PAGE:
After making the 26 hour drive over three days with Pops, I became a Seattle resident in May. Stops before Seattle included Mitchell, SD; Butte, MT; Billings, MT; and Coeur d'Alene, ID. In a way, I've made myself my own experiment by renting a 400 SF apartment in the Cascade neighborhood (associated with South Lake Union to most). After having worked on several micro units in Des Moines and at ISU, I'm pleased to report I've rearranged my apartment once in the last six months. More studies to come...
I started as an Intern Architect with DLR Group in June. I've been assigned to projects primarily in DLR Group's corporate and retail sectors. So far, this includes the Seattle office's first mixed-use project, University Place, and Google's Kirkland campus. You can find a few more details about the mixed use project here: University Place. The link also gives you a glimpse of the design review process here in Seattle, something I continue to be most curious about.
The studio has a great vibe composed by artist's lunch lectures, cross-office design shares, renewed emphasis on making with the introduction of equipment like laser cutters, 3D printers, CNC routers, drones, etc., in-house construction 101 sessions, an in-house mentor program across all disciplines, and public events and projects that directly engage the development of the waterfront (where DLR Group is located):
Over 40 cranes are currently operating in the city, and I feel as though i have small construction lessons daily. I'm fortunate to be able to walk to and from work, something that keeps me engaged with what's going on around me almost all of the time. However, it's also a bit daunting to be contributing to a city undergoing such extreme transformation daily. With 15,000 people moving to the city each year since 2010 (charts), several neighborhoods are subject to intense development. I'm constantly conflicted as I morally identify with those working to preserve the identity of the neighborhoods, yet I'm one of the 15,000 causing the shift.
A development map for your reference: original 'cool' map, the city's version of said original 'cool' map
A good portion of my daily commute on foot includes a series of hills that could challenge any Bay Area native on a good day. I've learned two things. It is impossible to scale these hills, whether ascending or descending, in a graceful manner. What once were shoes suddenly become flippers, and often times hands forget how to work parallel to one's body. I have a new appreciation for how buildings meet the ground. How these projects manage to uniformly adapt to a near 37 degree angle along an entire city block is something I continue to be most curious about (waiving my Iowa flag here).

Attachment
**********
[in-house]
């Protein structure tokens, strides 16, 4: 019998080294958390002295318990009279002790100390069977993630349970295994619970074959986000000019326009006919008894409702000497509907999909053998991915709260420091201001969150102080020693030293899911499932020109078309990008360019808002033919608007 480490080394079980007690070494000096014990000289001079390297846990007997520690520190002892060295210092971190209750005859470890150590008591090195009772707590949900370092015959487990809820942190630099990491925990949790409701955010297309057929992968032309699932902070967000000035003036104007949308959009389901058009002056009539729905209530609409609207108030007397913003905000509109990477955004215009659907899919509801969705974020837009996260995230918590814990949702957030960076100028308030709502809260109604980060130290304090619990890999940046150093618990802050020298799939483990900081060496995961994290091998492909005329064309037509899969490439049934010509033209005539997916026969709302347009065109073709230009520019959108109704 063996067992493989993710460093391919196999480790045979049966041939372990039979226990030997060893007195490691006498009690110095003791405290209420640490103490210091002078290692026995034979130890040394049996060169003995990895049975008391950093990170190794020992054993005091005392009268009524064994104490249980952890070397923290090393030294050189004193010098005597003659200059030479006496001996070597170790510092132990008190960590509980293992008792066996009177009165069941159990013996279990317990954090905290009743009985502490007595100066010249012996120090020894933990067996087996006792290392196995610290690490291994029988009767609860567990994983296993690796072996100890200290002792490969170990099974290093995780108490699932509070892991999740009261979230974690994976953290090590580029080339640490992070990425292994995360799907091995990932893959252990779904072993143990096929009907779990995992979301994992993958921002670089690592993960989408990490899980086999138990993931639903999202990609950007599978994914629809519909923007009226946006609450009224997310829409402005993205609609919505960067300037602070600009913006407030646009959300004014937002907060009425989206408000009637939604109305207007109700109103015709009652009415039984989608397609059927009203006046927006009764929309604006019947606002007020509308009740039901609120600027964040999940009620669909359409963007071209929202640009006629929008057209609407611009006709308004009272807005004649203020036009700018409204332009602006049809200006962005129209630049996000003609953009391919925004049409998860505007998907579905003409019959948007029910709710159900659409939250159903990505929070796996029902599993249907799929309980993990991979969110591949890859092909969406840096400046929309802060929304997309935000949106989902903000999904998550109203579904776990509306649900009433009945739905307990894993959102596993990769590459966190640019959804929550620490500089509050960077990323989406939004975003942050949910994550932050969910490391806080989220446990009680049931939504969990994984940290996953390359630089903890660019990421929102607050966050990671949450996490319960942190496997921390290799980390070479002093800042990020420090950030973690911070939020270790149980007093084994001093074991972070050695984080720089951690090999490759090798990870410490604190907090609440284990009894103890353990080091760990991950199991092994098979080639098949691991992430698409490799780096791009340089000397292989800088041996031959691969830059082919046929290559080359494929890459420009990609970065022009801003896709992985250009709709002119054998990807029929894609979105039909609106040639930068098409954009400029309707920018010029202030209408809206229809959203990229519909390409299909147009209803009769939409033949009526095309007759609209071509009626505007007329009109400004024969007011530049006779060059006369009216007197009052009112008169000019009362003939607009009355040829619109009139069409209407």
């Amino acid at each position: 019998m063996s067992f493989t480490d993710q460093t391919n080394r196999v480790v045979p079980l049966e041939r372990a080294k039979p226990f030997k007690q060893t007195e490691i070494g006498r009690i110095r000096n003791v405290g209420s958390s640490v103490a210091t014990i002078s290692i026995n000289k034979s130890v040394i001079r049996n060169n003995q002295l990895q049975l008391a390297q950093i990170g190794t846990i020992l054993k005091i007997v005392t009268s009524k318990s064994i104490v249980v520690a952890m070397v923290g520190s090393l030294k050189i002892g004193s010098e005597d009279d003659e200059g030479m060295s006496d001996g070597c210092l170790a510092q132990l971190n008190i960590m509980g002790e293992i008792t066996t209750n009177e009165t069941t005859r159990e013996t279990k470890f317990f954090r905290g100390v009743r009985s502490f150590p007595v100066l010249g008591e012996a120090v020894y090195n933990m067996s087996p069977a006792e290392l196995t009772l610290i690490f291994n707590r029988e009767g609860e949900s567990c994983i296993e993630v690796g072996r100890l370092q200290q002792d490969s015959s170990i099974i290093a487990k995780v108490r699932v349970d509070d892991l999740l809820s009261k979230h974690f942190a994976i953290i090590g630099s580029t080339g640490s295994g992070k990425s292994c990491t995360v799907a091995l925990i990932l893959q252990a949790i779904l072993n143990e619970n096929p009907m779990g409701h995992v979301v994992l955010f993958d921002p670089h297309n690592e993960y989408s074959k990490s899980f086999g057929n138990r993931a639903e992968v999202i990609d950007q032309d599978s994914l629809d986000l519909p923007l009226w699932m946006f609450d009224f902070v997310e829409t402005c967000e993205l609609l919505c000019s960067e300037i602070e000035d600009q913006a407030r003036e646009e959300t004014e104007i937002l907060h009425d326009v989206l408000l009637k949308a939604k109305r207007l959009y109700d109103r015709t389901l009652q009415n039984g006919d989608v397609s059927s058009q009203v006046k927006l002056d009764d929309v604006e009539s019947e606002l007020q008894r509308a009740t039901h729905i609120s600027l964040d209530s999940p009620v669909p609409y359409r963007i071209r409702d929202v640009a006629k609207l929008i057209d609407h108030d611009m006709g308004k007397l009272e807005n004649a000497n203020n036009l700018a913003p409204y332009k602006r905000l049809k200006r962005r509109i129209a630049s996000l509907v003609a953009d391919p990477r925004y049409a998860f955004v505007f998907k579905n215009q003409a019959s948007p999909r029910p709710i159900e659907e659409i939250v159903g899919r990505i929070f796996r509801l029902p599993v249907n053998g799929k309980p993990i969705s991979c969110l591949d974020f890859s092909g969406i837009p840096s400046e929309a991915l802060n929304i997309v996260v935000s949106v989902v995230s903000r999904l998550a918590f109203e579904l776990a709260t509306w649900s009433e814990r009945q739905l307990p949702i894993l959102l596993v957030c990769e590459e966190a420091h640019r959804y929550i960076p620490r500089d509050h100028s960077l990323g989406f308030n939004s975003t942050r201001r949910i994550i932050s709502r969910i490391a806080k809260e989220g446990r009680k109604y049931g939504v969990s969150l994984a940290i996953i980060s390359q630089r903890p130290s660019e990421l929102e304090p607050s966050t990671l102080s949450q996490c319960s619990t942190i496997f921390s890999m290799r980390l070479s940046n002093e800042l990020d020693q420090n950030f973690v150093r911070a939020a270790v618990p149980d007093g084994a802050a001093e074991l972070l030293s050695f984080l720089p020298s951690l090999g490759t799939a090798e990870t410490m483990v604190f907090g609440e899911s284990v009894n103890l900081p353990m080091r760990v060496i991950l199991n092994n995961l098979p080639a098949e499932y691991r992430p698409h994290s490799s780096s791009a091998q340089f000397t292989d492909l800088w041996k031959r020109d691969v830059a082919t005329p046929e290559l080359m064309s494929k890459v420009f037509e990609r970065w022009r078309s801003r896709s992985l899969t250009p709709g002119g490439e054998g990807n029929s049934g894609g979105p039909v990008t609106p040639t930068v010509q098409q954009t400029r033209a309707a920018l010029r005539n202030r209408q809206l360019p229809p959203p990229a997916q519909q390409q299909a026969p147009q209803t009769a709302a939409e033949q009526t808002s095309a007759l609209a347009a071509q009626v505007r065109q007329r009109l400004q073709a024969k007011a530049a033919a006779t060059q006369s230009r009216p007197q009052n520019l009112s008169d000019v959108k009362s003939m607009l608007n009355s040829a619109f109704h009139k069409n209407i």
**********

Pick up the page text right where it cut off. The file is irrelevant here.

I have a restaurant list rollin' 68 locations deep, I've started to uncover the jazz scene bit by bit, I don't have a car, I compost as it's required (which is great), my trash can officially became my recycling receptacle my second week here, smoked salmon is EVERYWHERE, I've gone kayaking, I've watched all of Grey's Anatomy to better understand the city through aerial shots circa 2005-2015, I became an official REI member, I've graduated from Starbucks, I'm reading more than ever, and I'm officially addicted to the Netflix Fireplace 4K: Classic Crackling Fireplace for your home.
2016 is already BIG. More updates to come.
Arch 431: Drawing (Rome Style)
I had the opportunity to study several spaces in Rome, however few recent works resonated with the same strength in comparison to Renzo Piano's Parco della Musica. Under the direction of Professor Francesco Mancini, I was able to develop a study starting with human movement and it's progression through both historic and modern space in Rome. Using the Parco della Musica as a modern piazza, I was able to map and compare user navigation of a historic piazza on the Tiber Island. Together, the drawing series investigates human interaction with the public setting, and attempts to map human progress across the space.
Find the entire series, including initial sketch work, in the Rome: Sketch and Studio tab.
“The most fascinating adventure for an architect is that of constructing a concert hall. It might be even nicer for a violinmaker to make a violin; but (given all the differences there are in size and time) they are similar activities. Ultimately, the objective is always to make instruments that are made for playing or listening to music.The sound is what rules. The harmonic chamber must vibrate with its frequencies and its energy.
Music has always been the focus of my attention: working with acoustics, working with musicians. The Roman Auditorium, however, is not simply an Auditorium, but a complete City of Music: with three halls, an open air amphitheater, large rehearsal and recording rooms.
The Roman adventure, therefore, has been enriched by an important urban dimension: The Auditorium is not simply a musical establishment; there is also a square, Santa Cecilia, people who work there, there are shops, bars and restaurants.